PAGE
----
We need higher accounting standards for big, listed firms
There’s a thin line between verifying the accuracy of accounts and overlooking serious inconsistencies, deliberately made or otherwise
It’s really not supposed to be like this. In the old days accountants stayed well in the background and kept out of the news. Getting back to that state of affairs must be the fervent hope of the fine people who run PwC, one of the big four accounting firms that, much to its chagrin, is yet again back in the news.
Last week Britain’s Financial Reporting Council announced it was launching an investigation into PwC’s questionable audit of BT Italia, the Italian offspring of the British telecoms group.
The previous month PwC was fined for misconduct in the audit of Connaught, a FTSE 250 housing maintenance group. Meanwhile it has been forced to settle lawsuits in the US over the collapse of the futures broker MF Global and the mortgage lender Taylor, Beam & Whitaker. However, in terms of public perception this pales in comparison to the PwC bungle at this year’s Oscar’s when its senior staff handed over the wrong envelope for the Best Picture award.
Who still maintains that accountants are boring?
There used to be a fine old joke about Buffy Buffington going into his club on London’s Pall Mall and complaining to the steward about an unmoving man slumped over a pile of papers in the Reading Room.
Buffy fumes: “I say, it’s just too bad having members breathing their last on club premises.” To which the steward replies: “I am afraid you are mistaken, sir; I think you will find that the recumbent gentleman in question is in fact an accountant.” “Ah”, says Buffy, “that explains everything.”
Accountants may not take kindly to a joke of this kind but it’s also a fair bet that it is better to be considered boring than incompetent or worse.
As matters stand PwC is the most high-profile accounting firm to find itself in the eye of various auditing storms but it is not alone in either being charged or questioned over malpractice.
Unsurprisingly accountants think this is a tad unfair. Their job, they argue, is to work with the evidence as presented and where there is real malfeasance, say, by way of providing falsified records or, as in the case of BT Italia, where, among other things, fake contract renewals are alleged to have been made, accountants cannot be expected to act as policemen.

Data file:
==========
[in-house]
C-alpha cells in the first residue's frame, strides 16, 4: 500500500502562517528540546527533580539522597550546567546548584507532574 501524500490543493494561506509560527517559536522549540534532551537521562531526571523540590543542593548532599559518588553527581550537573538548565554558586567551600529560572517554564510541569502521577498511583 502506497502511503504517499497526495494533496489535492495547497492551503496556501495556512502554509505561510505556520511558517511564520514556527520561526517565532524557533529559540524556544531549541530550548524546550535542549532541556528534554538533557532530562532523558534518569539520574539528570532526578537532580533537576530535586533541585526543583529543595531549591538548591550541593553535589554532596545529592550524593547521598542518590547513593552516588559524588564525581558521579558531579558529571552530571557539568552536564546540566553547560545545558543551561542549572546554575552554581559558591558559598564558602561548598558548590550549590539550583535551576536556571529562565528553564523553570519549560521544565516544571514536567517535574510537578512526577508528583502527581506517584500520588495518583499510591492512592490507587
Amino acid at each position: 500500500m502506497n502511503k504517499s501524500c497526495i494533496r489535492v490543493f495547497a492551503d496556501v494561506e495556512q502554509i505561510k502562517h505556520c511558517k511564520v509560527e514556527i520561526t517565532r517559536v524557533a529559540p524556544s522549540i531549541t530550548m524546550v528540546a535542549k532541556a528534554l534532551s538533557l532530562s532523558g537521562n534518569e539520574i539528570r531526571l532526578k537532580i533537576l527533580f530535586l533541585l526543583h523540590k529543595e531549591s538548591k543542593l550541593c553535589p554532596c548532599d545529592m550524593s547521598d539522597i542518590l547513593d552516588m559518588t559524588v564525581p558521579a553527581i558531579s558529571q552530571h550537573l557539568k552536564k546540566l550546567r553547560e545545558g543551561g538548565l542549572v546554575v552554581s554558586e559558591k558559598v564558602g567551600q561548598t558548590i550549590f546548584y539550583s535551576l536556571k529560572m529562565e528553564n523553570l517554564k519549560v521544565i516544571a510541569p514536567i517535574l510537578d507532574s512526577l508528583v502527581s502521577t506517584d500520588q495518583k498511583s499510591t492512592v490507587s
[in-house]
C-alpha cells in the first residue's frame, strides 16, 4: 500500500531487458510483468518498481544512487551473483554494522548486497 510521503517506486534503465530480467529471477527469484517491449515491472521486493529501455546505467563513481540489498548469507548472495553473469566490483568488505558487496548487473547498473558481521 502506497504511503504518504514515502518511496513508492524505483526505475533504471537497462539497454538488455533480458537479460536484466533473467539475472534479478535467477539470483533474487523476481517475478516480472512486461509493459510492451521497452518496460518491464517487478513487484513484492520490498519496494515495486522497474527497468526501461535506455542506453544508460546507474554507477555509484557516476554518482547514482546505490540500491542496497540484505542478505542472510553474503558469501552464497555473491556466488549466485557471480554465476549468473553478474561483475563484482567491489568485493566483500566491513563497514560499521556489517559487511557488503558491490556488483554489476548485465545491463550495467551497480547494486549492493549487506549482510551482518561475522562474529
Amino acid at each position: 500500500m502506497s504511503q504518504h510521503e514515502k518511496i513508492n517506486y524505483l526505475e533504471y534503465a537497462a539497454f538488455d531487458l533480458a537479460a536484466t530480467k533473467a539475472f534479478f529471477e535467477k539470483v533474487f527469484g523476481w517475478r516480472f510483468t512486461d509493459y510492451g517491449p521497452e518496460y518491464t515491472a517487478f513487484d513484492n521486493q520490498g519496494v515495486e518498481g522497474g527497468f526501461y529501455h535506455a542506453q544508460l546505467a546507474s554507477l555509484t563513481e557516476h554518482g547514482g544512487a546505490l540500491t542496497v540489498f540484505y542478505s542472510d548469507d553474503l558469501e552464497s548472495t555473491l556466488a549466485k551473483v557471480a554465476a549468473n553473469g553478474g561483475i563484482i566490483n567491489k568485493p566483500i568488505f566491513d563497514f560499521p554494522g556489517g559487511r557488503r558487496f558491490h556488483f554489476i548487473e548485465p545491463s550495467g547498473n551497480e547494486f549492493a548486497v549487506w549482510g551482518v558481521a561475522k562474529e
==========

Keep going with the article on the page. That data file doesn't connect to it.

They may well have a point, but it’s an awkward point because there is a pretty thin line between making every effort to verify the accuracy of accounts and overlooking serious inconsistencies deliberately made or otherwise. Moreover it remains unclear how deep accountants are supposed to dig in their attempts to ensure that the material they are given is truly kosher.
In fact this auditing business is structurally weird. What happens is that companies furnish quite substantial sums of money to an allegedly independent and expert third party to verify their accounts. The word “allegedly” arises because many – if not most – companies have very long-standing relationships with accountancy firms and it is mutually beneficial for these relationships to be sustained. A good example of the strength of these ties is underlined by the fact that the organisation running the Oscars intends to keep working with PwC despite this year’s debacle.
Therefore, to talk of the accountancy companies as being “independent” in relation to their customers is questionable. Nonetheless accountants have professional standards they are obliged to maintain. They are also subject to external regulation.
My experience of audits is that they are complex affairs and in the case of a company like mine, which makes its money from a very large number of very small transactions, it takes a long time to verify the material once the audit is underway. Because of the complexity, errors routinely emerge and they are not necessarily the result of incompetence but the sheer pressure of work, which means that things get overlooked or confused.
None of this is even vaguely unlawful and everyone understands that a bit of give and take is required.
However, when it comes to large companies, especially listed companies whose shareholders are largely reliant on the published accounts to discover what’s happening to their investments, standards need to be higher.
Expectations of probity have risen. Well, they have risen in some jurisdictions more than others, and this is why accountancy firms are coming under an increasingly harsh spotlight.
Accountants are expected to get tough with their customers during audits. This is a pretty strange way of doing business because the norm of customer relations is to give the customer what he or she wants. So how to square the circle? Is it really the case that an accountancy firm carrying out a pretty aggressive audit will actually be invited back for another year?
Stephen Vines runs companies in the food sector and moonlights as a journalist and a broadcaster